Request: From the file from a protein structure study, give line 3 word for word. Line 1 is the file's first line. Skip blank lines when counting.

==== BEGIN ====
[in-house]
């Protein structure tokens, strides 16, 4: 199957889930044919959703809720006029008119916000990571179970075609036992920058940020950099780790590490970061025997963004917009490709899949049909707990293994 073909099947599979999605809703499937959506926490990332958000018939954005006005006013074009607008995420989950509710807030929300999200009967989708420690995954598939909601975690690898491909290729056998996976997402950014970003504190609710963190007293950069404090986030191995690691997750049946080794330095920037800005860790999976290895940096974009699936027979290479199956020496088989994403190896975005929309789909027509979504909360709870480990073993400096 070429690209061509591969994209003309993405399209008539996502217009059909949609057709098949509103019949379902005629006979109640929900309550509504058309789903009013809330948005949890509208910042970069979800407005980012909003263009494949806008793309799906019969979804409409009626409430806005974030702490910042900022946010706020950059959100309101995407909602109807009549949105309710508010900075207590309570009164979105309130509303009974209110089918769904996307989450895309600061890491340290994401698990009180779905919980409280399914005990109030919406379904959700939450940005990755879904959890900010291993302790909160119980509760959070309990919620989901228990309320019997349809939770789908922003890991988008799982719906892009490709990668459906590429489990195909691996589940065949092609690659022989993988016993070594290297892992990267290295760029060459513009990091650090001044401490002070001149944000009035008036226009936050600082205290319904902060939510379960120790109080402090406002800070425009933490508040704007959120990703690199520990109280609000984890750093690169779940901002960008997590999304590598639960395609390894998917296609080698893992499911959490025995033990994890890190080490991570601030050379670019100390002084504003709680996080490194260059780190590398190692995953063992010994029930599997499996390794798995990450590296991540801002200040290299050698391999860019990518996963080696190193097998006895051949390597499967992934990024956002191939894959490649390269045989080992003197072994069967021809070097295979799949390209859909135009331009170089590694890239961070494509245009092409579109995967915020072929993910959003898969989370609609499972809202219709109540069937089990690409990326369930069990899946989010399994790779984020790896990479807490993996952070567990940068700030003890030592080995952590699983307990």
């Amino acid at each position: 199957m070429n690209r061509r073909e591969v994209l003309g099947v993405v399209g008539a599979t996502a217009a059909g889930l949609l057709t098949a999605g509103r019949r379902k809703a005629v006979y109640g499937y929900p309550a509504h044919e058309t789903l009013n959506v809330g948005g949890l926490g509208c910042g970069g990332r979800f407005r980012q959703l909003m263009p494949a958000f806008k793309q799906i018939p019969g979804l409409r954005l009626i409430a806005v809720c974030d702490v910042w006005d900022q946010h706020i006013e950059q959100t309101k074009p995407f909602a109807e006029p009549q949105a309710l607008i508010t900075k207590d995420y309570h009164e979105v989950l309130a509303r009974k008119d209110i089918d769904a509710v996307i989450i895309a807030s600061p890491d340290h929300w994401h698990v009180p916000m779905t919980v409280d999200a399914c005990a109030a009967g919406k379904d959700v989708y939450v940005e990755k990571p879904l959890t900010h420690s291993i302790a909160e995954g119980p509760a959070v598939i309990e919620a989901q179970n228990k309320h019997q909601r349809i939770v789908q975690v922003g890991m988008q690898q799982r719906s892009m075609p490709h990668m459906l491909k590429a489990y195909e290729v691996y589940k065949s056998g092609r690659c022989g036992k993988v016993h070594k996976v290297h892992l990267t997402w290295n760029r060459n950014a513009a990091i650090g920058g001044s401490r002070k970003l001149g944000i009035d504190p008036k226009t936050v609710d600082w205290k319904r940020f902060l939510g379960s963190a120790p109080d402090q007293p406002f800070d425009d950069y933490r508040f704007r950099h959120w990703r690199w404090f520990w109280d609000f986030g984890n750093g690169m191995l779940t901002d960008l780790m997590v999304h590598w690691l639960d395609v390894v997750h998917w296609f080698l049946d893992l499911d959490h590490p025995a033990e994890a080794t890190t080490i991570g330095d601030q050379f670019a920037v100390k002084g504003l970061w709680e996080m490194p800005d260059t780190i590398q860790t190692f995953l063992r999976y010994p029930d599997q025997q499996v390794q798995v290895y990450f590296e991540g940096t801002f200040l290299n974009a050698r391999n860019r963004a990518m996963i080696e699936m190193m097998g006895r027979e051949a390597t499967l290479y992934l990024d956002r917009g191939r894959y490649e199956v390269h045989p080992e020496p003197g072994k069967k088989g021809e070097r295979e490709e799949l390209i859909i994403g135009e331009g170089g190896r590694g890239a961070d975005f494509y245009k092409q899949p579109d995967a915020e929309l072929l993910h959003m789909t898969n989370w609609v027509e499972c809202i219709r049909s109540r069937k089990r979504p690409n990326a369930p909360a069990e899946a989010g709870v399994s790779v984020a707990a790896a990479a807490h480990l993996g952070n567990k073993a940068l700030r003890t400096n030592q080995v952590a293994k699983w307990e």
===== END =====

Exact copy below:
């Amino acid at each position: 199957m070429n690209r061509r073909e591969v994209l003309g099947v993405v399209g008539a599979t996502a217009a059909g889930l949609l057709t098949a999605g509103r019949r379902k809703a005629v006979y109640g499937y929900p309550a509504h044919e058309t789903l009013n959506v809330g948005g949890l926490g509208c910042g970069g990332r979800f407005r980012q959703l909003m263009p494949a958000f806008k793309q799906i018939p019969g979804l409409r954005l009626i409430a806005v809720c974030d702490v910042w006005d900022q946010h706020i006013e950059q959100t309101k074009p995407f909602a109807e006029p009549q949105a309710l607008i508010t900075k207590d995420y309570h009164e979105v989950l309130a509303r009974k008119d209110i089918d769904a509710v996307i989450i895309a807030s600061p890491d340290h929300w994401h698990v009180p916000m779905t919980v409280d999200a399914c005990a109030a009967g919406k379904d959700v989708y939450v940005e990755k990571p879904l959890t900010h420690s291993i302790a909160e995954g119980p509760a959070v598939i309990e919620a989901q179970n228990k309320h019997q909601r349809i939770v789908q975690v922003g890991m988008q690898q799982r719906s892009m075609p490709h990668m459906l491909k590429a489990y195909e290729v691996y589940k065949s056998g092609r690659c022989g036992k993988v016993h070594k996976v290297h892992l990267t997402w290295n760029r060459n950014a513009a990091i650090g920058g001044s401490r002070k970003l001149g944000i009035d504190p008036k226009t936050v609710d600082w205290k319904r940020f902060l939510g379960s963190a120790p109080d402090q007293p406002f800070d425009d950069y933490r508040f704007r950099h959120w990703r690199w404090f520990w109280d609000f986030g984890n750093g690169m191995l779940t901002d960008l780790m997590v999304h590598w690691l639960d395609v390894v997750h998917w296609f080698l049946d893992l499911d959490h590490p025995a033990e994890a080794t890190t080490i991570g330095d601030q050379f670019a920037v100390k002084g504003l970061w709680e996080m490194p800005d260059t780190i590398q860790t190692f995953l063992r999976y010994p029930d599997q025997q499996v390794q798995v290895y990450f590296e991540g940096t801002f200040l290299n974009a050698r391999n860019r963004a990518m996963i080696e699936m190193m097998g006895r027979e051949a390597t499967l290479y992934l990024d956002r917009g191939r894959y490649e199956v390269h045989p080992e020496p003197g072994k069967k088989g021809e070097r295979e490709e799949l390209i859909i994403g135009e331009g170089g190896r590694g890239a961070d975005f494509y245009k092409q899949p579109d995967a915020e929309l072929l993910h959003m789909t898969n989370w609609v027509e499972c809202i219709r049909s109540r069937k089990r979504p690409n990326a369930p909360a069990e899946a989010g709870v399994s790779v984020a707990a790896a990479a807490h480990l993996g952070n567990k073993a940068l700030r003890t400096n030592q080995v952590a293994k699983w307990e």